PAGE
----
Tag Archives: Wonders of the Peak

From Time to Time

Volunteer Ian Gregory gives us a personal account of this week’s official reopening of Buxton Museum and Art Gallery:

opening day 03

Manager Ros Westwood reveals The Wonders of the Peak to The Duke of Devonshire

From time to time, long-lasting establishments have to reassess themselves and make changes. Some of you will know this happened recently at Buxton Museum and Art Gallery when the Wonders of the Peak exhibition was revitalised and updated. On Tuesday 12 September, I was privileged to attend the official reopening ceremony for the display.

opening day 01

Dave makes last minute adjustments to the Roman soldier

The ceremony took place in the art gallery upstairs, under a plaster ceiling from the days when the building was a hotel. It was very well attended; infact the place was crowded and so many people made the gallery rather hot. As well as staff and volunteers like myself, there were journalists, members of the public, County Councillors and the 12th Duke of Devonshire. One woman fainted but she quickly recovered and didn’t need medical attention.

opening day 04

The reopening of the museum coincides with the legend that is Emily leaving for a new job

Ros, the manager of the museum, gave a speech. She outlined the history of the building, which was a hotel and then a military hospital before becoming the museum in 1928.

Ros’ speech

Then the leader of Derbyshire County Council spoke, followed by Jonathan Platt from the Heritage Lottery Fund and finally The Duke of Devonshire, who emphasised the importance of community and Buxton Museum belonging to the whole community. He also reminded us that the landscape has always changed and felt the hand of humanity, and he urged us to embrace recent changes in technology. This ties in with an app which we are developing for the museum. The Duke also remarked that he remembered telephones like the one in the first case visitors come to. Ros then spoke again. Some children were present and she told them that the bear is still here, adding that he was hungry.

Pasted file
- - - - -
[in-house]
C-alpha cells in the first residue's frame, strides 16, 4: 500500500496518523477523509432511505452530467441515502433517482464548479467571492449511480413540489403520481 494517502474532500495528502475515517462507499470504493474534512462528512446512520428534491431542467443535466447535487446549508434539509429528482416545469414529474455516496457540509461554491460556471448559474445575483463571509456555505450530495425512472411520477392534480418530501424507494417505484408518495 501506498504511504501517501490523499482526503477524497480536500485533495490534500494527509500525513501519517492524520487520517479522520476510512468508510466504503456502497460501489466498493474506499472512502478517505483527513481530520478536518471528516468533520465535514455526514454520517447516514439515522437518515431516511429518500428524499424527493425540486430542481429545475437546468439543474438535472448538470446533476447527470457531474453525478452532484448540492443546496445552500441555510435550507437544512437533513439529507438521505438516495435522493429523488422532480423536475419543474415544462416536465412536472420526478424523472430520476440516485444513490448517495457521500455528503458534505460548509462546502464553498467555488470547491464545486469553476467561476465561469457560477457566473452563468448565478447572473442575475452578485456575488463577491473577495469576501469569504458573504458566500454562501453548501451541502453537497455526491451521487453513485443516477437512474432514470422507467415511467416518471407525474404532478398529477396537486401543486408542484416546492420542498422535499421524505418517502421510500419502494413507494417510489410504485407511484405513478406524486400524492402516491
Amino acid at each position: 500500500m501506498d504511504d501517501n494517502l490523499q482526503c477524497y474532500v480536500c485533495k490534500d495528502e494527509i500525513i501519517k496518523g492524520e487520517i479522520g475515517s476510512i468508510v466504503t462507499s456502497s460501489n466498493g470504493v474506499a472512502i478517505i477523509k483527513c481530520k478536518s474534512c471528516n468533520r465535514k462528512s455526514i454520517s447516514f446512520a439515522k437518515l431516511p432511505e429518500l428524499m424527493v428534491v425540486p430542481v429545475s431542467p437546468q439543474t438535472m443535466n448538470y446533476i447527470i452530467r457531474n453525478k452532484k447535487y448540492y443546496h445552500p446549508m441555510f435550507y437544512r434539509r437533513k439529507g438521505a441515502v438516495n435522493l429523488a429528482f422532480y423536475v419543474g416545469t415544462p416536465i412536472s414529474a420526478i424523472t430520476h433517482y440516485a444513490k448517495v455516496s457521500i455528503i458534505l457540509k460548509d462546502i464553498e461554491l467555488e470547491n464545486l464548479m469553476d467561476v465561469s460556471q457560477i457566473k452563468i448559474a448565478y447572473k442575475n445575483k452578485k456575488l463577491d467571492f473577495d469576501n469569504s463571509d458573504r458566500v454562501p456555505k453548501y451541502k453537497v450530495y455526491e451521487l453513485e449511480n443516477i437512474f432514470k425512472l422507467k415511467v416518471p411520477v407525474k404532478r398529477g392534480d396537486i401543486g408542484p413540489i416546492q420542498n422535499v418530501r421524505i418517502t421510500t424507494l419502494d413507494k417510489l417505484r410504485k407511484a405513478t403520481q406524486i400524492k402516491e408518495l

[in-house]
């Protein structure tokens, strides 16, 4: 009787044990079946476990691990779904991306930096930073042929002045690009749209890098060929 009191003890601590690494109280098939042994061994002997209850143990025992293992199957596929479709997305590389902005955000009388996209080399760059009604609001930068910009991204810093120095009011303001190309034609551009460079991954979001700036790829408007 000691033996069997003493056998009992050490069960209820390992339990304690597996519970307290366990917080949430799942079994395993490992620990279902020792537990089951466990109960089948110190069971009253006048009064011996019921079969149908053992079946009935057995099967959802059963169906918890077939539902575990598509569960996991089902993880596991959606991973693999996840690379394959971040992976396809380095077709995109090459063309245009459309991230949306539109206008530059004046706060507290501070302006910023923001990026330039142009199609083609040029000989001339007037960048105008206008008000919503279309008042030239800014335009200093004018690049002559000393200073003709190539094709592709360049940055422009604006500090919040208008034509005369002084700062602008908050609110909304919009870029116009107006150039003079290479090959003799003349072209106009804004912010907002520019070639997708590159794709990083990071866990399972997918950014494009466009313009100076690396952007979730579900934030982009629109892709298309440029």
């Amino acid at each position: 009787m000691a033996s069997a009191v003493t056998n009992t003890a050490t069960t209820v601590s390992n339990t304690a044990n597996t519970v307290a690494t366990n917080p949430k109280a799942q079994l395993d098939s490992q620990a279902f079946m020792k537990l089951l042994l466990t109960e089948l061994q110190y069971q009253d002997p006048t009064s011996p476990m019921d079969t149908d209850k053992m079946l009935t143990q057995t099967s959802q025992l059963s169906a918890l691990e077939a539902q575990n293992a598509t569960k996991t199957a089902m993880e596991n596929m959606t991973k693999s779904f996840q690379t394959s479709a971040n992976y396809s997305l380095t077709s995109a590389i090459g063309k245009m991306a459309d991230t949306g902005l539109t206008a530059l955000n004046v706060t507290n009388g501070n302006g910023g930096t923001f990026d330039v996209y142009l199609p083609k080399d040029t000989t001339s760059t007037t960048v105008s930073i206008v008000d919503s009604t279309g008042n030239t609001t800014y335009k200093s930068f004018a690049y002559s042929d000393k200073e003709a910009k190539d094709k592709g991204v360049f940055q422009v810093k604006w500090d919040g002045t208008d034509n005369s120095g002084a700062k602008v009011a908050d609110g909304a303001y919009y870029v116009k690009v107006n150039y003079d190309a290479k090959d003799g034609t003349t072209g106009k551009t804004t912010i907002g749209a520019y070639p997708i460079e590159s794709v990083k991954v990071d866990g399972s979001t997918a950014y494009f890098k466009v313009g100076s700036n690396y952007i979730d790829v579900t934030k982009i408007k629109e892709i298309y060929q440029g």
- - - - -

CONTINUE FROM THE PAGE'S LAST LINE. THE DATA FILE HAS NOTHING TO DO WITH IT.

opening day 02

Remember these?

It was time to view the new Wonders of the Peak exhibition. We entered the new gallery which is much spacious than its predecessor. It also features videos and touch screens new to our museum. I was impressed and everyone else appeared to be too. The exhibition starts with the Carboniferous Period about 350 million years ago when the limestone which underlies much of the Peak District was formed. It picks up the history about 1.9 million years ago with bones of mastodon and scimitar-toothed cats, then goes on through The Stone Age and Iron Ages into Roman and Saxon times, then through the Blue John and Ashford Black Marble objects from Victorian times and so to the 20th century.

opening day 05

The reopening is accompanied by music from Amanda Johnson of Kidology

The visitors left and the staff locked up. It had been hard work preparing for all this but it was worth the effort. I’m sure the vast majority of people who came that day would agree with me there.

Ros’ speech

You can plan your own visit here.


Wonderful Wonders?

Since Buxton Museum and Art Gallery reopened on 6 June this year, visitors have had the chance to come in and see the brand new Wonders of the Peak gallery. Though not yet complete, we have found that giving people the opportunity to see the developments in progress and talk to staff has been a welcome one.


Of course, the old dark and spooky Wonders of the Peak was cherished by a lot of people over its 27 year lifespan and the change has not been valued by everyone. However, the majority of recent visitors have given the new brightly-lit Wonders of the Peak the thumbs up, along with the refurbished foyer, gift shop, toilets and lift to the first floor. Here are some of their comments:

Never realised before that the museum had such a wide variety of objects. New display much better.

Love the changes; it feels much more accessible. So glad you kept the bear!